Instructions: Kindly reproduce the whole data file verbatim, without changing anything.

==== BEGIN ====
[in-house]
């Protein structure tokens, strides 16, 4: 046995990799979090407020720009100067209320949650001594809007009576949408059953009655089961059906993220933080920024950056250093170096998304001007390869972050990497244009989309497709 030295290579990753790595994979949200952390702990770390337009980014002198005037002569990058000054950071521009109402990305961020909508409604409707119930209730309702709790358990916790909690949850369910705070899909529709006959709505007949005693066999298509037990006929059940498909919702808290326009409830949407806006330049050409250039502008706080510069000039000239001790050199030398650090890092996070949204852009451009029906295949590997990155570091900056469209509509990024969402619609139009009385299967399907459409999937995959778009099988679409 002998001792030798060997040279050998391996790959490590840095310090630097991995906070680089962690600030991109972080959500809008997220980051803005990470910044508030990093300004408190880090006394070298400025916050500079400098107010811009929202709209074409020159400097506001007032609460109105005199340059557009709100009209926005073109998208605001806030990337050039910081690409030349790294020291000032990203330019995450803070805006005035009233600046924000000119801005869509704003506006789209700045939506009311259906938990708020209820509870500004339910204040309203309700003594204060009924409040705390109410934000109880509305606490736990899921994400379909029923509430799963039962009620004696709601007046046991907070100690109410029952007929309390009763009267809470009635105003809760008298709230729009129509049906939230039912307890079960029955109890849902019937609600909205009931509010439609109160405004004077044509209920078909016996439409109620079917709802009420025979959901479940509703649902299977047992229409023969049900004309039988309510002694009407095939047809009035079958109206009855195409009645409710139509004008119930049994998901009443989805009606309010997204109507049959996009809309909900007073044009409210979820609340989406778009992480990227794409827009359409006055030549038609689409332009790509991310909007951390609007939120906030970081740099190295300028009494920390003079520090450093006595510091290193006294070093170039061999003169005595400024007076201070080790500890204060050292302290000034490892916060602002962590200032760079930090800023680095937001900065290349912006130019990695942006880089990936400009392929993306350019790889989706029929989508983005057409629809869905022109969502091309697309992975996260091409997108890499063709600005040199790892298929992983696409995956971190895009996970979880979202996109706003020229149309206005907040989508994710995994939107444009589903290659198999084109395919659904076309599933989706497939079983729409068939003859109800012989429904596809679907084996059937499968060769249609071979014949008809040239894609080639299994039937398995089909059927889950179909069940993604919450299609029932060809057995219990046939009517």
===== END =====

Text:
[in-house]
């Protein structure tokens, strides 16, 4: 046995990799979090407020720009100067209320949650001594809007009576949408059953009655089961059906993220933080920024950056250093170096998304001007390869972050990497244009989309497709 030295290579990753790595994979949200952390702990770390337009980014002198005037002569990058000054950071521009109402990305961020909508409604409707119930209730309702709790358990916790909690949850369910705070899909529709006959709505007949005693066999298509037990006929059940498909919702808290326009409830949407806006330049050409250039502008706080510069000039000239001790050199030398650090890092996070949204852009451009029906295949590997990155570091900056469209509509990024969402619609139009009385299967399907459409999937995959778009099988679409 002998001792030798060997040279050998391996790959490590840095310090630097991995906070680089962690600030991109972080959500809008997220980051803005990470910044508030990093300004408190880090006394070298400025916050500079400098107010811009929202709209074409020159400097506001007032609460109105005199340059557009709100009209926005073109998208605001806030990337050039910081690409030349790294020291000032990203330019995450803070805006005035009233600046924000000119801005869509704003506006789209700045939506009311259906938990708020209820509870500004339910204040309203309700003594204060009924409040705390109410934000109880509305606490736990899921994400379909029923509430799963039962009620004696709601007046046991907070100690109410029952007929309390009763009267809470009635105003809760008298709230729009129509049906939230039912307890079960029955109890849902019937609600909205009931509010439609109160405004004077044509209920078909016996439409109620079917709802009420025979959901479940509703649902299977047992229409023969049900004309039988309510002694009407095939047809009035079958109206009855195409009645409710139509004008119930049994998901009443989805009606309010997204109507049959996009809309909900007073044009409210979820609340989406778009992480990227794409827009359409006055030549038609689409332009790509991310909007951390609007939120906030970081740099190295300028009494920390003079520090450093006595510091290193006294070093170039061999003169005595400024007076201070080790500890204060050292302290000034490892916060602002962590200032760079930090800023680095937001900065290349912006130019990695942006880089990936400009392929993306350019790889989706029929989508983005057409629809869905022109969502091309697309992975996260091409997108890499063709600005040199790892298929992983696409995956971190895009996970979880979202996109706003020229149309206005907040989508994710995994939107444009589903290659198999084109395919659904076309599933989706497939079983729409068939003859109800012989429904596809679907084996059937499968060769249609071979014949008809040239894609080639299994039937398995089909059927889950179909069940993604919450299609029932060809057995219990046939009517």